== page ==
This study also linked high saturated fat intake to high cholesterol levels. High cholesterol has been associated with health risks such as atherosclerosis, where fat deposits build up in our veins and may cause a blood clot, a stroke, or even a heart attack (3).

Despite the many published papers reporting the link between saturated fat intake and coronary heart disease there has also been recent evidence to suggest that this association may not be so simply explained. There are some populations that have relatively high levels of saturated fat in their diets, for example the French, however they have low incidence of coronary heart disease. This highlights the complexity of nutrition research and how hard it is to truly say that a disease is caused by one dietary factor - our diets are the sum of its components, so we need to focus on the diet as a whole, not only focus on one dietary component.

MYTH BUSTING: coconut oil. Many people assume coconut oil is the ‘healthiest’ oil, with many recipes nowadays opting to use this oil in cooking rather than the traditional choice of butter or olive oil. However, what you may not realise is that coconut oil is actually a saturated fat. It contains 82% saturated fat.

Chocolate brownies for example, are not ‘healthier’ by switching out the butter for coconut oil, it will merely give the brownies a more coconutty flavour, and is a good substitute for butter if you're vegan!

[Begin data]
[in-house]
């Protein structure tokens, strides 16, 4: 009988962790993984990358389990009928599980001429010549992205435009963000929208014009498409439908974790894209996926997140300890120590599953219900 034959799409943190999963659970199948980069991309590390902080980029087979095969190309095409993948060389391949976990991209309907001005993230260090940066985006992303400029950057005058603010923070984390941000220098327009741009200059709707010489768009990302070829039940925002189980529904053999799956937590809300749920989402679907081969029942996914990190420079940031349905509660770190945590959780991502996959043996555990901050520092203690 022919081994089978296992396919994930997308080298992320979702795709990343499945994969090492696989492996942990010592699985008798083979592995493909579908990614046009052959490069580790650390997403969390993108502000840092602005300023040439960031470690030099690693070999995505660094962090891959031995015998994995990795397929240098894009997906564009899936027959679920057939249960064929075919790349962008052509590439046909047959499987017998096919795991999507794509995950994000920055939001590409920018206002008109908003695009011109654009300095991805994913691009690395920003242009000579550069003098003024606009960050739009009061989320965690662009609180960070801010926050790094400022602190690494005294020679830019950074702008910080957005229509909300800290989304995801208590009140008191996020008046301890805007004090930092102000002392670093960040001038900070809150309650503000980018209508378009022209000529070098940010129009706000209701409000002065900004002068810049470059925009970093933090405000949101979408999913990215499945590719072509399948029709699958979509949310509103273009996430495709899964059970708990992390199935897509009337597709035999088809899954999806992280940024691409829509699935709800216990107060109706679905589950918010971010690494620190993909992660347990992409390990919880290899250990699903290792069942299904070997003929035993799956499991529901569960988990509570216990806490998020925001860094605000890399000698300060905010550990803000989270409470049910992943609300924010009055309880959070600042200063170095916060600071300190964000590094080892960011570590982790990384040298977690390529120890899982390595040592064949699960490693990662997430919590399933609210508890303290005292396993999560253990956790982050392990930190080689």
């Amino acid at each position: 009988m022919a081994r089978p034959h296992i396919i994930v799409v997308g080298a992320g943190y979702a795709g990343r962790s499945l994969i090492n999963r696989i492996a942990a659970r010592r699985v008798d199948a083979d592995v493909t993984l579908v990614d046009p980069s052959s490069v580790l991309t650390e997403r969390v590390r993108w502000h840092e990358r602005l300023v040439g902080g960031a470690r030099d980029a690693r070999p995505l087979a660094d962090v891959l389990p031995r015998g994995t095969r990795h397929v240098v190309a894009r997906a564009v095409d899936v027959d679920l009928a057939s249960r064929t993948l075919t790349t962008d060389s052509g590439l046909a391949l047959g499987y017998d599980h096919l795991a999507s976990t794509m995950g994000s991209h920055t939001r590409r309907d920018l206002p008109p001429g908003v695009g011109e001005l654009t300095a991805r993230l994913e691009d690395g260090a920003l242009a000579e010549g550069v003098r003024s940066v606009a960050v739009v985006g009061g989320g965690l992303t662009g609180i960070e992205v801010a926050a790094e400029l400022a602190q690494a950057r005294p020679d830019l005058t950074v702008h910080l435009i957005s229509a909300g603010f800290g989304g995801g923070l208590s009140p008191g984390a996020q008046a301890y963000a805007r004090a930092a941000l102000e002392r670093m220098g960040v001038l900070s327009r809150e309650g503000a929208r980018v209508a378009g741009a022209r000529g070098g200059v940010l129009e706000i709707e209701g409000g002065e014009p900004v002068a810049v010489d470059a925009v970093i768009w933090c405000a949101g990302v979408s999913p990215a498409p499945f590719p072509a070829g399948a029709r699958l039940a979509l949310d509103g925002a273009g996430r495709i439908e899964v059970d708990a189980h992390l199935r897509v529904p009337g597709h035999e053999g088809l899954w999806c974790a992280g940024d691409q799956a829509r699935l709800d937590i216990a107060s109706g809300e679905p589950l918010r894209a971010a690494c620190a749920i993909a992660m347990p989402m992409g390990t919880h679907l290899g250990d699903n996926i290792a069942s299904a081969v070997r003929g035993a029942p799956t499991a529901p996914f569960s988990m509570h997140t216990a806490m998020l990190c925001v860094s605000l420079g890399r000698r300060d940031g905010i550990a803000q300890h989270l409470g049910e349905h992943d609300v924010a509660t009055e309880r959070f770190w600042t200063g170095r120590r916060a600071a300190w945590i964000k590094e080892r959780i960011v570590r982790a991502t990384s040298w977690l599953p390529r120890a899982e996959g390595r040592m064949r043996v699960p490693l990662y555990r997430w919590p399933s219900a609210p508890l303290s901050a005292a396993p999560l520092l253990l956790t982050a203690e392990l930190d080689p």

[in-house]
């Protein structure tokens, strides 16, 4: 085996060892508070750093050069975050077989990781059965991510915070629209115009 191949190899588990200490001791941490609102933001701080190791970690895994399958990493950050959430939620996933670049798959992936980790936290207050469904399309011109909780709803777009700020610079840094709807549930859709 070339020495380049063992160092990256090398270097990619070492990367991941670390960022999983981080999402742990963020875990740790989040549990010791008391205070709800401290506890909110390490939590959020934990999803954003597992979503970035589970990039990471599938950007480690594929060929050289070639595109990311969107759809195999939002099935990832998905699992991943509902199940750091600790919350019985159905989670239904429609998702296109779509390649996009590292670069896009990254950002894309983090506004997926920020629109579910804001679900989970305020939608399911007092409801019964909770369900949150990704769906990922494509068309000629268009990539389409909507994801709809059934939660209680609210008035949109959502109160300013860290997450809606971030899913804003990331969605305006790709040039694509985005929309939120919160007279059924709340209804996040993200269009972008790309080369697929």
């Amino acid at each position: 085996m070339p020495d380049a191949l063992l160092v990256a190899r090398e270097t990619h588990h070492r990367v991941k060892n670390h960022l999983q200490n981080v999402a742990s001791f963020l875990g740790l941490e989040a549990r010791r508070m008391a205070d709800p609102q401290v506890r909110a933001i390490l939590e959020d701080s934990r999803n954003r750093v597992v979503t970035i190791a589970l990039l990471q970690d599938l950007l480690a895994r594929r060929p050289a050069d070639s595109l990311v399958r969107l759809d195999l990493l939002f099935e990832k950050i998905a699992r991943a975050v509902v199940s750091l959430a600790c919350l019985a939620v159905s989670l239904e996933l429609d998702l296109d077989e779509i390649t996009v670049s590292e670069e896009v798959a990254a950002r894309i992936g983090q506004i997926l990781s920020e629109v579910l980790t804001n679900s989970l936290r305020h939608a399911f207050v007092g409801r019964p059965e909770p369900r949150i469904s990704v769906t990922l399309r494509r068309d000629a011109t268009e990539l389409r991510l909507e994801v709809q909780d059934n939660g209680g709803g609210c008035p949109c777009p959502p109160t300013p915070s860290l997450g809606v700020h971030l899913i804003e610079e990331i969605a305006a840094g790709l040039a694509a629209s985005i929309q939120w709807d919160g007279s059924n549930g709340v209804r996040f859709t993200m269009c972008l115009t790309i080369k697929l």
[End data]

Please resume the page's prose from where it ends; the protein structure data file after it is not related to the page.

What’s the deal with unsaturated fats?

Unsaturated fats are normally referred to as being ‘good’ fats. This is because studies have been conducted that have shown that switching saturated fats in your diet to unsaturated fats, and therefore consuming higher amounts of unsaturated fats has health benefits (4,5).

There are also some specific fats that are described as being ’essential’. This is because we cannot make them in our body, therefore we need to get them from our diet. These fats are important as they are the ones that are mostly present in our cell membranes, in signalling molecules used for sending messages around the body and are needed for vision and brain function. It is clear that they are VERY important.

These essential fatty acids are known as polyunsaturated fats, which are also called omega 3 and omega 6 fatty acids. I’m sure you have all heard of these!